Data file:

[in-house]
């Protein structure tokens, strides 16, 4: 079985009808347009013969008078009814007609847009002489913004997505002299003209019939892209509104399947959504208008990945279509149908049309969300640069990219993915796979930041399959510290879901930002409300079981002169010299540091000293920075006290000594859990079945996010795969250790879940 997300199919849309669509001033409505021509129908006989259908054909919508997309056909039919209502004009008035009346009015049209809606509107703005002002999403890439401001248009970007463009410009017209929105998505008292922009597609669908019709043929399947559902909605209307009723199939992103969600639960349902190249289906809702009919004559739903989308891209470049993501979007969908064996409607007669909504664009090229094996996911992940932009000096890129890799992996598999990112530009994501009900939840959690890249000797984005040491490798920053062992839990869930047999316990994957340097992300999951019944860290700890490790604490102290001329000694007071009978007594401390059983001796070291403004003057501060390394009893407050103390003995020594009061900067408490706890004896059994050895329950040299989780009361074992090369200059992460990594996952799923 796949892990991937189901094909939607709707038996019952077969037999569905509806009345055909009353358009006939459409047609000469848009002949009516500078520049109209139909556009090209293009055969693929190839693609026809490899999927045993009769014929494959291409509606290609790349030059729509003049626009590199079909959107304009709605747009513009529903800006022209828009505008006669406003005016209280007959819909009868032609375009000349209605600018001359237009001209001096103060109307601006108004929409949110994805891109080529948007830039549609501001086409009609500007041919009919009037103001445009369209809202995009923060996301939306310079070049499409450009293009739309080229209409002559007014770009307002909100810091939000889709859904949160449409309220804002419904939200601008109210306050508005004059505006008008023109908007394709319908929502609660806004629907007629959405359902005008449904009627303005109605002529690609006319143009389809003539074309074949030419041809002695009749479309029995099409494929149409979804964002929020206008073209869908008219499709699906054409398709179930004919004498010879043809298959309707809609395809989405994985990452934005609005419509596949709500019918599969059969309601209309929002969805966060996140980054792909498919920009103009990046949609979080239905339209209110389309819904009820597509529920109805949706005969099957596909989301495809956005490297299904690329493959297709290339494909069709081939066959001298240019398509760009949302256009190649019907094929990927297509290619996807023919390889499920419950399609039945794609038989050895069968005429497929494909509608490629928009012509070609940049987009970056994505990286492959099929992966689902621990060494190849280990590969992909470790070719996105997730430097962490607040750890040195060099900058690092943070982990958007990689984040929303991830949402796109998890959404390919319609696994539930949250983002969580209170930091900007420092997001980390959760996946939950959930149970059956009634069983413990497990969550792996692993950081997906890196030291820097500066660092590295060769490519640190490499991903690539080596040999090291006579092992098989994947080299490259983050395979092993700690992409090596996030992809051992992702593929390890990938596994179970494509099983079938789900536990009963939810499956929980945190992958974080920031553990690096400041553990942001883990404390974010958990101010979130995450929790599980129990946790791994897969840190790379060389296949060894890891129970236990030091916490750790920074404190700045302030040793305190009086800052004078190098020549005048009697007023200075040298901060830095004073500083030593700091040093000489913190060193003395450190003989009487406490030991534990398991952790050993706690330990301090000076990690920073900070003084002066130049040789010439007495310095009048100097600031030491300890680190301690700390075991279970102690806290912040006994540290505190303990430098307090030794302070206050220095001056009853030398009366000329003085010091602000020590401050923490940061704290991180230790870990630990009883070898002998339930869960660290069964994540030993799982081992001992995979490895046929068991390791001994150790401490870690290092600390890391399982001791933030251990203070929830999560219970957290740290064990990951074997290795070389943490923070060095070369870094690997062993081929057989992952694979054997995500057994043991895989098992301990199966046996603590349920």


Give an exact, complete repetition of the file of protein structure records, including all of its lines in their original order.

[in-house]
């Protein structure tokens, strides 16, 4: 079985009808347009013969008078009814007609847009002489913004997505002299003209019939892209509104399947959504208008990945279509149908049309969300640069990219993915796979930041399959510290879901930002409300079981002169010299540091000293920075006290000594859990079945996010795969250790879940 997300199919849309669509001033409505021509129908006989259908054909919508997309056909039919209502004009008035009346009015049209809606509107703005002002999403890439401001248009970007463009410009017209929105998505008292922009597609669908019709043929399947559902909605209307009723199939992103969600639960349902190249289906809702009919004559739903989308891209470049993501979007969908064996409607007669909504664009090229094996996911992940932009000096890129890799992996598999990112530009994501009900939840959690890249000797984005040491490798920053062992839990869930047999316990994957340097992300999951019944860290700890490790604490102290001329000694007071009978007594401390059983001796070291403004003057501060390394009893407050103390003995020594009061900067408490706890004896059994050895329950040299989780009361074992090369200059992460990594996952799923 796949892990991937189901094909939607709707038996019952077969037999569905509806009345055909009353358009006939459409047609000469848009002949009516500078520049109209139909556009090209293009055969693929190839693609026809490899999927045993009769014929494959291409509606290609790349030059729509003049626009590199079909959107304009709605747009513009529903800006022209828009505008006669406003005016209280007959819909009868032609375009000349209605600018001359237009001209001096103060109307601006108004929409949110994805891109080529948007830039549609501001086409009609500007041919009919009037103001445009369209809202995009923060996301939306310079070049499409450009293009739309080229209409002559007014770009307002909100810091939000889709859904949160449409309220804002419904939200601008109210306050508005004059505006008008023109908007394709319908929502609660806004629907007629959405359902005008449904009627303005109605002529690609006319143009389809003539074309074949030419041809002695009749479309029995099409494929149409979804964002929020206008073209869908008219499709699906054409398709179930004919004498010879043809298959309707809609395809989405994985990452934005609005419509596949709500019918599969059969309601209309929002969805966060996140980054792909498919920009103009990046949609979080239905339209209110389309819904009820597509529920109805949706005969099957596909989301495809956005490297299904690329493959297709290339494909069709081939066959001298240019398509760009949302256009190649019907094929990927297509290619996807023919390889499920419950399609039945794609038989050895069968005429497929494909509608490629928009012509070609940049987009970056994505990286492959099929992966689902621990060494190849280990590969992909470790070719996105997730430097962490607040750890040195060099900058690092943070982990958007990689984040929303991830949402796109998890959404390919319609696994539930949250983002969580209170930091900007420092997001980390959760996946939950959930149970059956009634069983413990497990969550792996692993950081997906890196030291820097500066660092590295060769490519640190490499991903690539080596040999090291006579092992098989994947080299490259983050395979092993700690992409090596996030992809051992992702593929390890990938596994179970494509099983079938789900536990009963939810499956929980945190992958974080920031553990690096400041553990942001883990404390974010958990101010979130995450929790599980129990946790791994897969840190790379060389296949060894890891129970236990030091916490750790920074404190700045302030040793305190009086800052004078190098020549005048009697007023200075040298901060830095004073500083030593700091040093000489913190060193003395450190003989009487406490030991534990398991952790050993706690330990301090000076990690920073900070003084002066130049040789010439007495310095009048100097600031030491300890680190301690700390075991279970102690806290912040006994540290505190303990430098307090030794302070206050220095001056009853030398009366000329003085010091602000020590401050923490940061704290991180230790870990630990009883070898002998339930869960660290069964994540030993799982081992001992995979490895046929068991390791001994150790401490870690290092600390890391399982001791933030251990203070929830999560219970957290740290064990990951074997290795070389943490923070060095070369870094690997062993081929057989992952694979054997995500057994043991895989098992301990199966046996603590349920």